The goal is to build a research “ecosystem” structured to yield state-of-the-art development, design, testing and evaluation of automated mobility, says Marisa Walker, who directs the project as part of her duties as a senior vice president for strategic planning and infrastructure with the Arizona Commerce Authority, which oversees the IAM.
Range of research resources to be mobilized
Chen brings to the job his expertise in the design, modeling, estimation, control and optimization of dynamic systems, specifically for automated and electric ground vehicles. He came to The Polytechnic School, one of the six Fulton Schools, after three years as an industrial researcher with Ford Motor Company and Cummins, a multinational corporation that designs and manufactures engines and power generation products.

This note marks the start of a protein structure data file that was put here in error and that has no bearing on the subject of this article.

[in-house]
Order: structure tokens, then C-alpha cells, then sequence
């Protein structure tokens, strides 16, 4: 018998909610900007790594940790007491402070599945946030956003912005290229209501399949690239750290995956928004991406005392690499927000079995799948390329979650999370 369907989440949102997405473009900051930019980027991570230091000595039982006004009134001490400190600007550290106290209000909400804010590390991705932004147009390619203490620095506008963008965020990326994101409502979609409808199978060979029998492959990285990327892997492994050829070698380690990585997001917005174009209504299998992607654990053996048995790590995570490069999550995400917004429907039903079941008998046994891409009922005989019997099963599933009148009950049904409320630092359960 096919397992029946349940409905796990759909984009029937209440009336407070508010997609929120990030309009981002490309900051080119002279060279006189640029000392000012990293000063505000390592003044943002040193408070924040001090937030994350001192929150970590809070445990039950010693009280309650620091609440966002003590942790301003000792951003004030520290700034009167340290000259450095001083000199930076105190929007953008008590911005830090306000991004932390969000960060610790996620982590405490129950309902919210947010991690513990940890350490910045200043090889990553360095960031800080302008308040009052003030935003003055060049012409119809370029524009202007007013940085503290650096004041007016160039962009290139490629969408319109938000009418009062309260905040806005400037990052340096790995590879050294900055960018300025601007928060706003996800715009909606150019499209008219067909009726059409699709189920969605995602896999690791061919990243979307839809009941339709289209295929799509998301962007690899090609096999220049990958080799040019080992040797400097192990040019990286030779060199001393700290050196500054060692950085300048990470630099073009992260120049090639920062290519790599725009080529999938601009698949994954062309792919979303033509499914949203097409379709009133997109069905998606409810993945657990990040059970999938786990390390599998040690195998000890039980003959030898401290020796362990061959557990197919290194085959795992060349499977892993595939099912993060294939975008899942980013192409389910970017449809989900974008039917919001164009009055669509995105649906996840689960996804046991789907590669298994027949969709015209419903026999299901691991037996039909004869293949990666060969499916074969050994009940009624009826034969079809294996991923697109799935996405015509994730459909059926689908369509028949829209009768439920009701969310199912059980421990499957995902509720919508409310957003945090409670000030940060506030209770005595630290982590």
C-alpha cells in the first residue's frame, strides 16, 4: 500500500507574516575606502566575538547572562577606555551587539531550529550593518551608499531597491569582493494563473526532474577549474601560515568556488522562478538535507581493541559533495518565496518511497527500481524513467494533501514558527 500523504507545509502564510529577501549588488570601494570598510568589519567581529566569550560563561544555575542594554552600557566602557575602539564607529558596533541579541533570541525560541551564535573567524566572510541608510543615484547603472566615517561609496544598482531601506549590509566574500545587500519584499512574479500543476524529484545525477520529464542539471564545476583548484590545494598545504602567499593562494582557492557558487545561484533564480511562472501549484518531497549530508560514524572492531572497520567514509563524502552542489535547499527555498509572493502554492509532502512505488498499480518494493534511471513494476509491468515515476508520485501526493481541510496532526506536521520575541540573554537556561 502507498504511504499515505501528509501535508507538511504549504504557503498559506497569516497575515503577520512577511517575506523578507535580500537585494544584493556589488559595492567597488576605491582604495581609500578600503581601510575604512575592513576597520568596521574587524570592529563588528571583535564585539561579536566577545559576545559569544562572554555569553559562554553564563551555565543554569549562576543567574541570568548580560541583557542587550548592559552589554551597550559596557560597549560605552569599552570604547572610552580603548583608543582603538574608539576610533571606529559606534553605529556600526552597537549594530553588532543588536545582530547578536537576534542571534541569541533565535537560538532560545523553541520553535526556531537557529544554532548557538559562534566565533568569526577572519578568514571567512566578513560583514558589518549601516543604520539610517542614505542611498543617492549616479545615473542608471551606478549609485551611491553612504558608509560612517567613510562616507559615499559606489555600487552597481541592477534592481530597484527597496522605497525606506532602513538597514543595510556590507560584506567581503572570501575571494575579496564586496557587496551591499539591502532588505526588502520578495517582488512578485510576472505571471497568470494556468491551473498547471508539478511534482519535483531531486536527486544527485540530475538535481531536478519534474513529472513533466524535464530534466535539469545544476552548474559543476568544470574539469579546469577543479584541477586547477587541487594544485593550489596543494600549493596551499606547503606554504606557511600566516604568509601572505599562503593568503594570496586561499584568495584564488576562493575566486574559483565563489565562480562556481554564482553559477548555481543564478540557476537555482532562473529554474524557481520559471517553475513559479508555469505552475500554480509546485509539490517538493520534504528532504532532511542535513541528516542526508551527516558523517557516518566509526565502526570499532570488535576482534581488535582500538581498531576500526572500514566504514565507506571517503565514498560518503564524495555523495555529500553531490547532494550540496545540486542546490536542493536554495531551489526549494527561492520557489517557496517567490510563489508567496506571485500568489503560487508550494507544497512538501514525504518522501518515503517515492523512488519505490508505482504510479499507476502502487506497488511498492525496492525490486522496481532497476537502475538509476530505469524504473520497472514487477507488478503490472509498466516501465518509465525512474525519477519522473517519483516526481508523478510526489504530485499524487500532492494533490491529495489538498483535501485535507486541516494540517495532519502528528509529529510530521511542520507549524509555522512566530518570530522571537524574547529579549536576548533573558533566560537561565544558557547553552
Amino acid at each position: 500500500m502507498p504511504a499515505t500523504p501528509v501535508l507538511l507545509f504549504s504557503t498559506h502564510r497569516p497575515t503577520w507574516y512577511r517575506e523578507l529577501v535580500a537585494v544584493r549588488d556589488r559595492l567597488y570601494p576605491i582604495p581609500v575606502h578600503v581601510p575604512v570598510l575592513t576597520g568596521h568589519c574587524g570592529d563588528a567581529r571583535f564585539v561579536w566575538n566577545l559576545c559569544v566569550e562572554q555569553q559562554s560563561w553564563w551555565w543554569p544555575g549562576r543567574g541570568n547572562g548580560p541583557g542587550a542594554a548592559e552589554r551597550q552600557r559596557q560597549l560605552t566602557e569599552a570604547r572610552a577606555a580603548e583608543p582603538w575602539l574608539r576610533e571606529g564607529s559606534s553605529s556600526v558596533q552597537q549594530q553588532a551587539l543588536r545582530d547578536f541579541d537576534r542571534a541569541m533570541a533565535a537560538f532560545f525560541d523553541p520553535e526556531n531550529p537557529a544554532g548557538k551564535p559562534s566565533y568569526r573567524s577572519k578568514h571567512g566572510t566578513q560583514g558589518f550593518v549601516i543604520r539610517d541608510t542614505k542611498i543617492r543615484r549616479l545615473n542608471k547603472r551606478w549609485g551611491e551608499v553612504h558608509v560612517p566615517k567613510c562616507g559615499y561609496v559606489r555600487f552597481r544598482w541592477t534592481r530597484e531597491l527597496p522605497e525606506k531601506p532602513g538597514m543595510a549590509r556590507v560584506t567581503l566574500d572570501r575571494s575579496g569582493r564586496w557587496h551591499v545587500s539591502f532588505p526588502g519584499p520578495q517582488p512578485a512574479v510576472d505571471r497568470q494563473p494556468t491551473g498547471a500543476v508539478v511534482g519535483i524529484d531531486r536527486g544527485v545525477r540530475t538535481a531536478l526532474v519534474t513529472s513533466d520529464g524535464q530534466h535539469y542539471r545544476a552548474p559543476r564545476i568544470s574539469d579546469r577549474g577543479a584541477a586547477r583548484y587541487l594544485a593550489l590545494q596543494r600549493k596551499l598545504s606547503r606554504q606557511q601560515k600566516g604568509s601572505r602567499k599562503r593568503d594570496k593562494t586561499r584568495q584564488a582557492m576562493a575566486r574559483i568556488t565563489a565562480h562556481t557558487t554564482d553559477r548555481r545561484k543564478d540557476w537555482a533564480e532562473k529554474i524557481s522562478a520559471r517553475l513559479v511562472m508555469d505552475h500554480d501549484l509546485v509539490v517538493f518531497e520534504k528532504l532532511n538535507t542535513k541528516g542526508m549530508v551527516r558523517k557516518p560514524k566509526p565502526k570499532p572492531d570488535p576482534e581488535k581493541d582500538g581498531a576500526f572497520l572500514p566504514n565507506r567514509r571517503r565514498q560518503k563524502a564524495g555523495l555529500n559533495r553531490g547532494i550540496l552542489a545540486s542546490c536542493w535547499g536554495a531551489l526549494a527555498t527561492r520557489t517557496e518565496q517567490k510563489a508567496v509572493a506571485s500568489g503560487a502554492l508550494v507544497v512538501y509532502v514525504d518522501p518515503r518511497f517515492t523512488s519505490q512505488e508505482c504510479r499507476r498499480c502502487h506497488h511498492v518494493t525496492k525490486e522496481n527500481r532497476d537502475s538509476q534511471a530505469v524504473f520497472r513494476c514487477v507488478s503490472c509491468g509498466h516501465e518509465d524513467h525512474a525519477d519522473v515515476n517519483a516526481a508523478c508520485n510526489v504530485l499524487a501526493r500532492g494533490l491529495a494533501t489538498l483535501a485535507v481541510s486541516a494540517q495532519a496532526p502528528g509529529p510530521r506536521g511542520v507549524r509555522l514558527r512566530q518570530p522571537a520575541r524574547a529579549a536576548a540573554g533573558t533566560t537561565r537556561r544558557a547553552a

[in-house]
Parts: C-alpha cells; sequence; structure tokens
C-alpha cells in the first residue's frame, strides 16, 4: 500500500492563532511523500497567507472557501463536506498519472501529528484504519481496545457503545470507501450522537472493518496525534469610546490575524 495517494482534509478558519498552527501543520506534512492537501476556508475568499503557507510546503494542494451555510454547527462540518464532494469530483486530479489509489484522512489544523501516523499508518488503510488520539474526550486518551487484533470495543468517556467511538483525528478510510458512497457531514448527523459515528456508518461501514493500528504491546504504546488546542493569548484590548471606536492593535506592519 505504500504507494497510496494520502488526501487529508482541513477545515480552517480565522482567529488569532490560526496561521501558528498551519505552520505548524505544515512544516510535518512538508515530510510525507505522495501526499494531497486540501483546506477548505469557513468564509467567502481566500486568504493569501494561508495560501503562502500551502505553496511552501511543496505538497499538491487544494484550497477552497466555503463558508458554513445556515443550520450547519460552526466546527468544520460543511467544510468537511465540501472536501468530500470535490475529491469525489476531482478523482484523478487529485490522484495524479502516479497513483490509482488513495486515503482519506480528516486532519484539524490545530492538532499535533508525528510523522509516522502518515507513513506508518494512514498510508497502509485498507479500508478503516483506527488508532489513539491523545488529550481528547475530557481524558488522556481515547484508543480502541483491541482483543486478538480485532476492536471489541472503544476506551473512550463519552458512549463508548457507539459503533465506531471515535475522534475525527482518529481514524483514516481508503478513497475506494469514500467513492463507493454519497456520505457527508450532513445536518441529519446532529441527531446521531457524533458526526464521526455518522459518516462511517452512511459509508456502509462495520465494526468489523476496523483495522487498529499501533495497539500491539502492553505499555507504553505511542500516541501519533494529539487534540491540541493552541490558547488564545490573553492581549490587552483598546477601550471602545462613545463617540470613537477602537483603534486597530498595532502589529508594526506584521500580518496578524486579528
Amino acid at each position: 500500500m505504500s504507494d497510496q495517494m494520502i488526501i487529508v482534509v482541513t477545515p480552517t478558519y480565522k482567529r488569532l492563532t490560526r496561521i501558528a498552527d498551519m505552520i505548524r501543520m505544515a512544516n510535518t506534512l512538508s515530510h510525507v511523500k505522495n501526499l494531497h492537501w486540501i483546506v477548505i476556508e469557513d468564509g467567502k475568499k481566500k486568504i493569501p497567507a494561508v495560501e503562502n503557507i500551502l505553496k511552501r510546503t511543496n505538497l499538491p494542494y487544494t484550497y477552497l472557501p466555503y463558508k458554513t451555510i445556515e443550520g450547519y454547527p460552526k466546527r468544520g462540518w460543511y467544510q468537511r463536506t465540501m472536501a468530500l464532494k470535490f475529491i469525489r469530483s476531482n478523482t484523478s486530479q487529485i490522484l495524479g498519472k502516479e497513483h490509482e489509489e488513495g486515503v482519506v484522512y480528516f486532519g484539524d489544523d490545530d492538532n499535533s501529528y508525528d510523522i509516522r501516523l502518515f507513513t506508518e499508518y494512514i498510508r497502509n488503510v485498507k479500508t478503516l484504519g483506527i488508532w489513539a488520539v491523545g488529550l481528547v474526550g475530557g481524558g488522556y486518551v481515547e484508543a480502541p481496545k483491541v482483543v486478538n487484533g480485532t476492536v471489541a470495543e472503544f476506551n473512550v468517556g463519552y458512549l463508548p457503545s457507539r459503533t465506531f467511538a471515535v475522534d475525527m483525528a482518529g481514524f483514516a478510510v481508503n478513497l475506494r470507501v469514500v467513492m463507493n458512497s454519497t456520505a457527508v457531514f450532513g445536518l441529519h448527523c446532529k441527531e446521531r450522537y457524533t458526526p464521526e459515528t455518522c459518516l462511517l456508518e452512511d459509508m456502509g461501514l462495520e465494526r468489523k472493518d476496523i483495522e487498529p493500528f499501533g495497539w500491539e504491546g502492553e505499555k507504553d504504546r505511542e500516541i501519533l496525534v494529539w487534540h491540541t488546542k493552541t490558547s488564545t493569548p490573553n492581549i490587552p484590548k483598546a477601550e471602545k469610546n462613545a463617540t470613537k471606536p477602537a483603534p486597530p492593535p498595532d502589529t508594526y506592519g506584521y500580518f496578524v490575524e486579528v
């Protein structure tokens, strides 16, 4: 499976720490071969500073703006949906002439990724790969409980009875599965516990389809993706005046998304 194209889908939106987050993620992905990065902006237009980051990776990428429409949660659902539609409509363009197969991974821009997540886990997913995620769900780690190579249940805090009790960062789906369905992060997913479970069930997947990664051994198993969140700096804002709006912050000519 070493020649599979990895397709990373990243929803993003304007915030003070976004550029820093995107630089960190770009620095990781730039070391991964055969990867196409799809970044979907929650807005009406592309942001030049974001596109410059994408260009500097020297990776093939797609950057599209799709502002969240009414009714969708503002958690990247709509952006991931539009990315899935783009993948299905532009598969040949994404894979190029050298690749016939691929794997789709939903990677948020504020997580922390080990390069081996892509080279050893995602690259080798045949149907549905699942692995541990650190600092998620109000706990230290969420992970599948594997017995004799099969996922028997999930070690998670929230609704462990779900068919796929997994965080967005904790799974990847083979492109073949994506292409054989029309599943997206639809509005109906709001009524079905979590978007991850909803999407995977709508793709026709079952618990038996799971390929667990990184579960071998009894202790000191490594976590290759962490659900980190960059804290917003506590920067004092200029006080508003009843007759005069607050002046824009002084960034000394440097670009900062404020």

Yang is a computer scientist in the School of Computing, Informatics, and Decision Systems Engineering, another of the Fulton Schools, whose research experience encompasses computational tools and the underlying mechanisms of robotic manipulation, and also includes computer vision, autonomous intelligent robots and artificial intelligence.
Chen and Yang’s skills align with the IAM’s primary research thrusts, in particular the development of ways to ensure reliable interactions between automated and human-driven vehicles. A related focus involves placing image and video processing technologies at road intersections. Those sensing and monitoring installations will provide data on various potential traffic scenarios for which automated vehicles must be equipped to respond adroitly.